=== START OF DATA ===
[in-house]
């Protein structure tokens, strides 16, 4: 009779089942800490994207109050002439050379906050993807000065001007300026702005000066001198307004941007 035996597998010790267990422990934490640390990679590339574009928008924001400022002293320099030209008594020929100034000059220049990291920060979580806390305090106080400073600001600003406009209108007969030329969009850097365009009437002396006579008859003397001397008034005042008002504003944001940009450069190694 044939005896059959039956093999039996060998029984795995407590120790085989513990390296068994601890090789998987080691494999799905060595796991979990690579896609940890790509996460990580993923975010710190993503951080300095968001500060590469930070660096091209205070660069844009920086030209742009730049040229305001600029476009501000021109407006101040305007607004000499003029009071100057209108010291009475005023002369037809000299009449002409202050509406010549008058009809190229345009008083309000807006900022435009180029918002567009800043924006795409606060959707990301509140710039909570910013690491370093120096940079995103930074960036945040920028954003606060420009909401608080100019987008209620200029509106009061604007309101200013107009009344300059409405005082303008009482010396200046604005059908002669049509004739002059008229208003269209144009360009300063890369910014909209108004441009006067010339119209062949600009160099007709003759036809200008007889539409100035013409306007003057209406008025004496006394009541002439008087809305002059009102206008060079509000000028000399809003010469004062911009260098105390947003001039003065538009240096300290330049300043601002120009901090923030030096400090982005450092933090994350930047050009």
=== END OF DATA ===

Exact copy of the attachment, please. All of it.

[in-house]
């Protein structure tokens, strides 16, 4: 009779089942800490994207109050002439050379906050993807000065001007300026702005000066001198307004941007 035996597998010790267990422990934490640390990679590339574009928008924001400022002293320099030209008594020929100034000059220049990291920060979580806390305090106080400073600001600003406009209108007969030329969009850097365009009437002396006579008859003397001397008034005042008002504003944001940009450069190694 044939005896059959039956093999039996060998029984795995407590120790085989513990390296068994601890090789998987080691494999799905060595796991979990690579896609940890790509996460990580993923975010710190993503951080300095968001500060590469930070660096091209205070660069844009920086030209742009730049040229305001600029476009501000021109407006101040305007607004000499003029009071100057209108010291009475005023002369037809000299009449002409202050509406010549008058009809190229345009008083309000807006900022435009180029918002567009800043924006795409606060959707990301509140710039909570910013690491370093120096940079995103930074960036945040920028954003606060420009909401608080100019987008209620200029509106009061604007309101200013107009009344300059409405005082303008009482010396200046604005059908002669049509004739002059008229208003269209144009360009300063890369910014909209108004441009006067010339119209062949600009160099007709003759036809200008007889539409100035013409306007003057209406008025004496006394009541002439008087809305002059009102206008060079509000000028000399809003010469004062911009260098105390947003001039003065538009240096300290330049300043601002120009901090923030030096400090982005450092933090994350930047050009």